Collegiate Affiliation

A central problem in linguistics is determining which part of our linguistic knowledge is innate and which is acquired through exposure to the language in our environment. Research addressing this question has focused on identifying what is universally true about human languages, on the assumption that linguistic universals are potential candidates for innate linguistic knowledge. My research addresses these broad issues by investigating the extent to which there exist universal principles governing the structure and interpretation of sentences across languages. Recent topics of my research include how aspectual information (i.e., information on the temporal perspective and internal structure of events) is represented in the mind of the speaker and how meanings of discourse particles (i.e., particles used to express the speaker’s attitude towards the content of what is uttered, or the speaker's assumption about whether the content of what is uttered is known to the other discourse participant(s)) are represented. My research has focused mainly on languages spoken in East and Southeast Asia, in particular Mandarin Chinese, Malay and Hmong.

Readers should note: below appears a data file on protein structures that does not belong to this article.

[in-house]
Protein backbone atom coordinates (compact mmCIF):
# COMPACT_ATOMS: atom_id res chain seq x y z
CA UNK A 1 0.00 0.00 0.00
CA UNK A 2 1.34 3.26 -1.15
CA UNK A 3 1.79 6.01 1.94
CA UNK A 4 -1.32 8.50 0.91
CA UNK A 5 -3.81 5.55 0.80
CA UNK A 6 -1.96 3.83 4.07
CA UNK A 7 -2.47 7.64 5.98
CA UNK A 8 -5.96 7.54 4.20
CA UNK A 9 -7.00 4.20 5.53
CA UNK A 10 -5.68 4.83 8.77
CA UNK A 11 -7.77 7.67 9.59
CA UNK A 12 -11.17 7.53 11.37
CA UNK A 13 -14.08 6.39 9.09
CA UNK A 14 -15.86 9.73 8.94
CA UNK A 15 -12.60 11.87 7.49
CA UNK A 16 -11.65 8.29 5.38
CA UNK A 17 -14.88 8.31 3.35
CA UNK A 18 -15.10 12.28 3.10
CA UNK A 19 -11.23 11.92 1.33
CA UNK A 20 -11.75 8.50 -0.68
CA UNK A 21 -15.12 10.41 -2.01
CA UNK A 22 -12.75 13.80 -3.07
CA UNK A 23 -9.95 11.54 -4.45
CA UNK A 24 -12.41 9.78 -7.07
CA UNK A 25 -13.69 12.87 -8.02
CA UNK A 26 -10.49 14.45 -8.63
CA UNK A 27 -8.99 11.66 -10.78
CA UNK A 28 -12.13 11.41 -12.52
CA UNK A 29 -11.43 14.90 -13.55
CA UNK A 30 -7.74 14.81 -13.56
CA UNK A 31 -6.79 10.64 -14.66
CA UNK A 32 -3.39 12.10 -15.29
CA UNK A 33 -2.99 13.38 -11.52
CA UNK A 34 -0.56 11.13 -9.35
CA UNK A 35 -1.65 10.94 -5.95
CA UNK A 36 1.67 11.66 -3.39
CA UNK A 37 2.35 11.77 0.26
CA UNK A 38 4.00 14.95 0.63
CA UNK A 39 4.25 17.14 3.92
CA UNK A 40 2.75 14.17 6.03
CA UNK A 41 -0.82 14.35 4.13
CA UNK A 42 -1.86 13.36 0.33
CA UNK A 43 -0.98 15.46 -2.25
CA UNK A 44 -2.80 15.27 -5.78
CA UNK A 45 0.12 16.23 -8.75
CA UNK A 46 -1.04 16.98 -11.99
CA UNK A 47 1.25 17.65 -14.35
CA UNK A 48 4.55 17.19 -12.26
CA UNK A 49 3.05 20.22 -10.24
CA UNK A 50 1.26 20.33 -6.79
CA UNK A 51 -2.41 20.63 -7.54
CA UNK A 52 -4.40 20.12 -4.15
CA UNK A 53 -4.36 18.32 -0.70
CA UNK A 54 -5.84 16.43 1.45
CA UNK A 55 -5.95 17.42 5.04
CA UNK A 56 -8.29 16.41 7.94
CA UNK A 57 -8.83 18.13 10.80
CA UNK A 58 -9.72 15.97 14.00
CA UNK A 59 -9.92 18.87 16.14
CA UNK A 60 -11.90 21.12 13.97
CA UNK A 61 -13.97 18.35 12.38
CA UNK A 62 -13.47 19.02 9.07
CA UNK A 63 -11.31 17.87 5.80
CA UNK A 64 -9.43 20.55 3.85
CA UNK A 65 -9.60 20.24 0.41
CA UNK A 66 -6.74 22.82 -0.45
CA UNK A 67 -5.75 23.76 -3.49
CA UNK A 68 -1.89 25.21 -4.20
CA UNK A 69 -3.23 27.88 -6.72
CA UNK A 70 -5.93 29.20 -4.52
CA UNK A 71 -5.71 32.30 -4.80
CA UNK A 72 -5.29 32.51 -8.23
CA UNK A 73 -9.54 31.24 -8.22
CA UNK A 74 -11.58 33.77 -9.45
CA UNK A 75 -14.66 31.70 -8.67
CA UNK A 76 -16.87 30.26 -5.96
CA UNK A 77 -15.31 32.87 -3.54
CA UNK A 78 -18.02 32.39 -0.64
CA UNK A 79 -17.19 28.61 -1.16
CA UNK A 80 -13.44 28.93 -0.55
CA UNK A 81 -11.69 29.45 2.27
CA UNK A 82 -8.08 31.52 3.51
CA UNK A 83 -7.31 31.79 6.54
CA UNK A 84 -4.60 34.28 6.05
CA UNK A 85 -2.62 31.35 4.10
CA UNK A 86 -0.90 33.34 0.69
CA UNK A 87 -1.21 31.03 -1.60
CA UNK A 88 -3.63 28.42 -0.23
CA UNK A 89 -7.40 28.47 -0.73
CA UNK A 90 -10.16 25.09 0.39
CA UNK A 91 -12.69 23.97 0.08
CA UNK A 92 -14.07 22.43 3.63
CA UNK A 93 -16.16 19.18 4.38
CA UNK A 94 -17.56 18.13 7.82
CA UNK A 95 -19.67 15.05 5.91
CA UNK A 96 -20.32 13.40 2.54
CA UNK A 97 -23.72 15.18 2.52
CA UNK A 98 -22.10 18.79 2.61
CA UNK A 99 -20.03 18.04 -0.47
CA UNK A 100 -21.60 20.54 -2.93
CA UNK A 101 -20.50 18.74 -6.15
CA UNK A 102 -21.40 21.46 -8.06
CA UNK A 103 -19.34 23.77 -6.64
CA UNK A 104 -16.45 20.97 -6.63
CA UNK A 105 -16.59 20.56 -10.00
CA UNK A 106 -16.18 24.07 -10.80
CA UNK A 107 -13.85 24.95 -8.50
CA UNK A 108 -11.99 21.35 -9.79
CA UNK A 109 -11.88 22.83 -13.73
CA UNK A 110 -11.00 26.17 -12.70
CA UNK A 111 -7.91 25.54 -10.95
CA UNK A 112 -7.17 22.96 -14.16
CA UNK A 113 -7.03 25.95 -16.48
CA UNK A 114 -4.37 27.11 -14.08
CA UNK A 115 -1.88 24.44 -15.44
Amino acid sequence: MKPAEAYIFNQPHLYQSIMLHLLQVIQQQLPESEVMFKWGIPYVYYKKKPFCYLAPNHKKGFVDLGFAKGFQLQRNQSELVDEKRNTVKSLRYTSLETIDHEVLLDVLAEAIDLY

My research has received support from the Chiang Ching-Kuo Foundation, the Pacific Cultural Foundation, the Graduate School and the College of Liberal Arts of the University of Minnesota.

Educational Background & Specialties
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Educational Background

  • Ph.D.: Linguistics, Massachusetts Institute of Technology, 1998
  • M.A.: Linguistics, University of Calgary, 1994


  • Syntax
  • Syntax-Semantics Interface
  • Semantics